However, recycling and second-hand shopping still vastly rely upon an inefficient and wasteful system earlier along the line, and so exist more as an opportunistic bandage than a well designed cure. Without having a reliable and integrated role within the supply chain, charities have to work with what they have, relying on creativity and compromise to maximise the value of the waste left over by others.
Recycling holds a far greater potential if planned into a circular system from the outset rather than as a mop up for invisible by-products. Forcing businesses to consider waste at all stages of production could be a powerful way to increase responsibility, resource efficiency and the full life-span of their garments.
For the consumer too, a better relationship with re-use and repair, swapping and passing on can be an important aspect of helping reduce our overall demand. We would learn to enjoy what we have before looking for the new item. Normalising transferring or transforming our clothing reintroduces adaptable products that reflect our changing needs, countering fast fashion's discard and buy fresh solution. Fabrics are some of the most resource intensive materials we use, but can have incredibly long life spans and are easily reworked, making them ideal materials to get creative and experiment with. They have so much more to give!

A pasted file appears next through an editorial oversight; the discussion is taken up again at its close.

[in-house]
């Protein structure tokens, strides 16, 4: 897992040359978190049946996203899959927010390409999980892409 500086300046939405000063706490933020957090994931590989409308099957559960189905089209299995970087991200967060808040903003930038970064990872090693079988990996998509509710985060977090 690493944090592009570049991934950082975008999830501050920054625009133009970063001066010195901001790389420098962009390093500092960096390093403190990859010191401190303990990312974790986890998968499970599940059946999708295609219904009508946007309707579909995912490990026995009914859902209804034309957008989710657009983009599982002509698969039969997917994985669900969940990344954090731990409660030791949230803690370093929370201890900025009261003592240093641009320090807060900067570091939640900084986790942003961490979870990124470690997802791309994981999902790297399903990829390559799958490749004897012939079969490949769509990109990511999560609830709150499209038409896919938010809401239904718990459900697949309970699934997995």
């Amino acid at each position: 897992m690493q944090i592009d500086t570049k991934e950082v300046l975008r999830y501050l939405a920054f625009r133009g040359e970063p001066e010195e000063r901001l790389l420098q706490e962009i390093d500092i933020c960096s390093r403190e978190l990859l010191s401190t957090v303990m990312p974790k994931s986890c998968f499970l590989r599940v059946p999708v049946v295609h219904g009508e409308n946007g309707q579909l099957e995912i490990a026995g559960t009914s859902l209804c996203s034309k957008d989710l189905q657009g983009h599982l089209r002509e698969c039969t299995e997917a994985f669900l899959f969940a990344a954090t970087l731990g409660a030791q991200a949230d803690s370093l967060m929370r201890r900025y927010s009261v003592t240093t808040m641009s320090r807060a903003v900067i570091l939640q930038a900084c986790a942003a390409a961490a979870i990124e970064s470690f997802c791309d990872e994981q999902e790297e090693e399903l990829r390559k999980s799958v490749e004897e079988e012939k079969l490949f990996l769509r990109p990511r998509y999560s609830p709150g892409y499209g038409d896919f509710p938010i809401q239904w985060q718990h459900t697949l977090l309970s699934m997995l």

Conclusion | to buy or not to buy?
Long-term and ideologically, I do see a slower, more considered and equitable industry as the answer. In clothing and fashion, but for products and services in general, I think we should call on both the state and the market to legislate and take responsibility for making sure products are traceable, with information about every step of their sourcing and production available to consumers.